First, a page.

During my last post, I listed some of the virtues of the netbook. But due to the (comparatively) underpowered and compact hardware, it is almost a certainty that the netbook won’t be your only computer. As I’ve developed a set-up for using the Wind alongside (or, literally, in front of) my desktop, I thought I’d share some of these tools and strategies.

Comparison

Before we start, let’s figure out what each of these things does well, or at least better than the other.

Desktop:

  • On a desktop, the wide screen is clearly the biggest advantage.
  • Also, the keyboard is likely to be better than the one on the netbook (unless you’re using an HP Mini).
  • Graphics– and animation-intensive applications and/or web pages are likely to run better on the improved horsepower of the desktop.

Netbook:

  • Although the desktop is bound to have more storage, there is something to be said for keeping certain types of information in one place. For example, I keep my tree-based note-taking application (BasKet, more on this later) exclusively on the Wind.
  • I also find it easy to really focus on a particular task when working on the Wind. Perhaps it’s because of the small screen size, and therefore the fact that I can’t have multiple windows open with lots of lights and whistles going off.

Linux Toolset

So, based on this assessment, I came to the conclusion that I wanted some type of set-up that would allow me to access both the desktop and the Wind at the same time. Here’s the tools I use to do just that:

  • SSH/SFTP: The Secure SHell, or SSH, is one of my most used applications. I use it to remote into the desktop (which functions for me largely as a server as well) to perform maintenance, install new software, and (via the Secure FTP compatibility), move files back and forth between the two machines. Lastly, SSH will allow me to open an application that’s only installed on the Wind on the display for the desktop. For example, I have the Quanta web IDE installed on the Wind, but I can open it on the desktop through an SSH tunnel.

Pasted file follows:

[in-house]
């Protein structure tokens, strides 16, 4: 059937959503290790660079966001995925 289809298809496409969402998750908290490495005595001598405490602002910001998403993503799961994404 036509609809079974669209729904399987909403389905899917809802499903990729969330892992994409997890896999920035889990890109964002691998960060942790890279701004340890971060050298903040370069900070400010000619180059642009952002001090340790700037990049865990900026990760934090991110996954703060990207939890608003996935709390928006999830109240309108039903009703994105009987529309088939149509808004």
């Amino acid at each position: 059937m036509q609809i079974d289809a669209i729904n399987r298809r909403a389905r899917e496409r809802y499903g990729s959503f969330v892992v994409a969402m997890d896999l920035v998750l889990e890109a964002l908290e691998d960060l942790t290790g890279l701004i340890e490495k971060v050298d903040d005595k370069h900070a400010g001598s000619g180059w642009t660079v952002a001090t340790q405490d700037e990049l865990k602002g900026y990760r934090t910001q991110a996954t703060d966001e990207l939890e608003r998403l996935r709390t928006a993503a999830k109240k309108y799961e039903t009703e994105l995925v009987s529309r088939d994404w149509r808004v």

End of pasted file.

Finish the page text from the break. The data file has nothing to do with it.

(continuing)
• SVN: Where I’ll use SFTP for a one-off movement of files, when keeping all of my “working files” organized, I use the version control system called Subversion. Originally designed for managing code, it works very well as a simple-to-set-up document management system. Additionally, it also works through an SSH tunnel, so I can securely access files on my home desktop anywhere there’s Internet access.
  • x2x: Finally, possibly the most useful tool in my arsenal is x2x. This “software KVM” allows you to share a keyboard and mouse between two machines with two separate displays (so, I guess it’s really a software “KM”). The effect of this is that I can use the desktop keyboard, and when I move the cursor past the bottom of the screen, control “jumps” to the Wind, and I can use the larger keyboard and mouse to work there.

Based on the above, here’s how I generally use the two machines together.

  • I leave my e-mail client and IM window open and tiled on the Wind. Using the smaller screen is useful for things that you need to monitor, such as e-mail, IM, or RSS/news feeds.
  • I’ll open non-processor-intensive applications such as text editors/word processors remotely from the desktop (i.e. open the copy of the application that’s installed on the Wind so that it displays on the larger screen of the desktop).
  • Twice per day (usually, the start and end of the day) I’ll sync (in SVN parlance, “update” and/or “commit”) changes to files on the Wind into the SVN repository.
  • I open windows such as web pages that I’m reading in-depth and development apps on the desktop.

With these two machines connected via the tools above, I have a very functional set-up when sitting at the desk that allows me to unhook the Wind with a minimum of fuss. Drafting on the go and doing layout/coding when “docked” has become my preferred method for working. With the Linux toolset, it’s easy!



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